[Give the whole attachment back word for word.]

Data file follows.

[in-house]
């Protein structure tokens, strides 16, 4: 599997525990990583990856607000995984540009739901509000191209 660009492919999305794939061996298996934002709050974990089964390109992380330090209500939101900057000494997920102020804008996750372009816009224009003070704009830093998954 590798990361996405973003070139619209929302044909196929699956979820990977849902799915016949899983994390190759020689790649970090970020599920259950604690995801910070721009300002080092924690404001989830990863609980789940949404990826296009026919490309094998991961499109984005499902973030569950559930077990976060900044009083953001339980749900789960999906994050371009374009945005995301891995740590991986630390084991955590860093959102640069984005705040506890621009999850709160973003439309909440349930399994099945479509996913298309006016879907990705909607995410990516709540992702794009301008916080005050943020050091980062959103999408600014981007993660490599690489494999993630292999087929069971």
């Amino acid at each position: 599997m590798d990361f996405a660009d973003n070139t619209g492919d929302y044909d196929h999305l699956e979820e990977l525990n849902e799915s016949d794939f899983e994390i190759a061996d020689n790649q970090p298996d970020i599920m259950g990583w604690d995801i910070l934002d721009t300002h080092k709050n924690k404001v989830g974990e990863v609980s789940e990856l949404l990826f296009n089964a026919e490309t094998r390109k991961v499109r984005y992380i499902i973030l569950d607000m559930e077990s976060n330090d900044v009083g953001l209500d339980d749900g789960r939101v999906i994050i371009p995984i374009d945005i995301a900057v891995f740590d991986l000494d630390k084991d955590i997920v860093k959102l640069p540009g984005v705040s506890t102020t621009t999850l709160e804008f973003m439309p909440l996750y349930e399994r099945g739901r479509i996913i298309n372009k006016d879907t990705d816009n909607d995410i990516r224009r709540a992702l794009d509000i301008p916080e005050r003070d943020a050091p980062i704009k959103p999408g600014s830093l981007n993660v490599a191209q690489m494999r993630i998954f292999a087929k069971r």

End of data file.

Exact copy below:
[in-house]
């Protein structure tokens, strides 16, 4: 599997525990990583990856607000995984540009739901509000191209 660009492919999305794939061996298996934002709050974990089964390109992380330090209500939101900057000494997920102020804008996750372009816009224009003070704009830093998954 590798990361996405973003070139619209929302044909196929699956979820990977849902799915016949899983994390190759020689790649970090970020599920259950604690995801910070721009300002080092924690404001989830990863609980789940949404990826296009026919490309094998991961499109984005499902973030569950559930077990976060900044009083953001339980749900789960999906994050371009374009945005995301891995740590991986630390084991955590860093959102640069984005705040506890621009999850709160973003439309909440349930399994099945479509996913298309006016879907990705909607995410990516709540992702794009301008916080005050943020050091980062959103999408600014981007993660490599690489494999993630292999087929069971």
């Amino acid at each position: 599997m590798d990361f996405a660009d973003n070139t619209g492919d929302y044909d196929h999305l699956e979820e990977l525990n849902e799915s016949d794939f899983e994390i190759a061996d020689n790649q970090p298996d970020i599920m259950g990583w604690d995801i910070l934002d721009t300002h080092k709050n924690k404001v989830g974990e990863v609980s789940e990856l949404l990826f296009n089964a026919e490309t094998r390109k991961v499109r984005y992380i499902i973030l569950d607000m559930e077990s976060n330090d900044v009083g953001l209500d339980d749900g789960r939101v999906i994050i371009p995984i374009d945005i995301a900057v891995f740590d991986l000494d630390k084991d955590i997920v860093k959102l640069p540009g984005v705040s506890t102020t621009t999850l709160e804008f973003m439309p909440l996750y349930e399994r099945g739901r479509i996913i298309n372009k006016d879907t990705d816009n909607d995410i990516r224009r709540a992702l794009d509000i301008p916080e005050r003070d943020a050091p980062i704009k959103p999408g600014s830093l981007n993660v490599a191209q690489m494999r993630i998954f292999a087929k069971r």